Adoption of a wider range of decentralized finance (DeFi) applications has pushed up the amount of Ethereum (ETH) currently being used by them. The total figure has reached an all-time high of 2.36 million ETH, according to DeFi pulse, worth $420 million.

DeFi apps allow you to lend money, borrow money or make a range of other financial agreements with strangers around the world, without a third party involved. Often, funds are required to be locked up as collateral—using tools known as smart contracts—in order to give both parties reassurance that they won’t lose out unfairly. As a result, these apps can end up with a lot of ETH locked up in them.

By locking up a bunch of ETH, this reduces the circulating supply—which, some argue, puts upwards pressure on the price. But more importantly, it shows that the mavericks building such protocols are not wasting their time, since people are actually using the apps.


MakerDAO has always been one of the most popular DeFi apps out there. It’s responsible for DAI, a stablecoin with its price pegged to the US dollar. But it’s backed, not by real dollars in a bank, but by people locking up ETH in smart contracts. And, it’s worked fairly well. DAI keeps its price relatively stable.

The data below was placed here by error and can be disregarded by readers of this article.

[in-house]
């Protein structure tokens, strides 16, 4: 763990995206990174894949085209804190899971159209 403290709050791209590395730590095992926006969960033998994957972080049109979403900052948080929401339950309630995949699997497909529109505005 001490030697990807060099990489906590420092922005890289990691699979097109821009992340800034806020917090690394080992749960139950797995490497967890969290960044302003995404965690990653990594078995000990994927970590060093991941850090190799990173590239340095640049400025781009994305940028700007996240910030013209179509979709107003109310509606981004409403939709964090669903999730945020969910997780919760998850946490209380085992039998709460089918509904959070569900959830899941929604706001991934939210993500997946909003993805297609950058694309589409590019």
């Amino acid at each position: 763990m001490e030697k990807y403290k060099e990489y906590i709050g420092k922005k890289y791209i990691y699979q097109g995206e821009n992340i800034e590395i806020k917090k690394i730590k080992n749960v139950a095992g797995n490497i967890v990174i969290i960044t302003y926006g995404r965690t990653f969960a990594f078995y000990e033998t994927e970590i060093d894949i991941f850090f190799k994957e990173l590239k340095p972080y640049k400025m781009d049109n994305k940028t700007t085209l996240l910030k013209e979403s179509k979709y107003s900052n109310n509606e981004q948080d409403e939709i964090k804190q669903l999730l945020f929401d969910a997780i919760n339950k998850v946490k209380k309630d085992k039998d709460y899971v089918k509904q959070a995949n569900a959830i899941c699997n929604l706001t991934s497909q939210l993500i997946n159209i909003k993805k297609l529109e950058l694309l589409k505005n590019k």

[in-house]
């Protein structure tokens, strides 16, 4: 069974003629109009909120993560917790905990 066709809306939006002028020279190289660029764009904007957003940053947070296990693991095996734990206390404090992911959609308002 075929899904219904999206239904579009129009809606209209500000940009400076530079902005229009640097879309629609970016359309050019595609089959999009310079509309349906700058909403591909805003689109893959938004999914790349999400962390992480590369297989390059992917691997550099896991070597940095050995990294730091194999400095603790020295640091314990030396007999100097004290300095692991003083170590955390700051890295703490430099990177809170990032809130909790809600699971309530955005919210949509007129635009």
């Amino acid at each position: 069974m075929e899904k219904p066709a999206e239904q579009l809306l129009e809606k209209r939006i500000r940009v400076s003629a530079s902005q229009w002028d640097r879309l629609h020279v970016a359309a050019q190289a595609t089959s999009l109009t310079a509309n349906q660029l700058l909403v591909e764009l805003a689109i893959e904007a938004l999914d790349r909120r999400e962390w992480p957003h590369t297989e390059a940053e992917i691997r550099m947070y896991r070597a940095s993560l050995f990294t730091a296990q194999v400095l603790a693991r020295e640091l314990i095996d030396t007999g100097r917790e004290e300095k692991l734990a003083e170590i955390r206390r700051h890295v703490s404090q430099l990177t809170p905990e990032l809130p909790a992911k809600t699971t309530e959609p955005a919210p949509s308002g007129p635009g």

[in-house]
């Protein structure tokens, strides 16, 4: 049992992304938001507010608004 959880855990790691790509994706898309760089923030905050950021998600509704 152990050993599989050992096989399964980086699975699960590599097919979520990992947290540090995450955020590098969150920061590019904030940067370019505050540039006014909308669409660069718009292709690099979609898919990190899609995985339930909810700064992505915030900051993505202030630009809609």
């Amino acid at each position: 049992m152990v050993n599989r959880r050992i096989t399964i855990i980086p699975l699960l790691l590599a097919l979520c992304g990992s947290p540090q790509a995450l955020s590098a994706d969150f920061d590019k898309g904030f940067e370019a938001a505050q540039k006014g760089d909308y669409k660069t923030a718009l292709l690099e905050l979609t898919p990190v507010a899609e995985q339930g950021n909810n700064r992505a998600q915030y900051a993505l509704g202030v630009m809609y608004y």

The majority of ETH locked in DeFI apps has typically been within MakerDAO. But recently, a rise of other DeFi apps caused its dominance to briefly drop below 50 percent—although it has risen back up to 51 percent.

These newer apps include InstaDApp, an interface built on top of MakerDAO, and dYdX, a non-custodial trading platform. The amount of ETH locked up in dYdX has grown from $14.2 million two months ago, to $25 million today.

There’s now more Ethereum tied up in DeFi apps than ever before

While the amount of ETH locked in InstaDApp briefly peaked in July at $40 million, since it fell to a low of $23 million, it has been steadily growing. It now sits at $32 million, up 40 percent.


Earlier this month, it was reported that the total decentralized app (dapp) ecosystem saw a quarter over quarter decline—from $3.28 billion in Q2 to $2.03 billion in Q3 activity. In that period it was reported that the DeFi segment was the only area showing positive growth. So, armed with a range of new DeFi apps taking off, it seems like the decentralized revolution is still on the cards after all.

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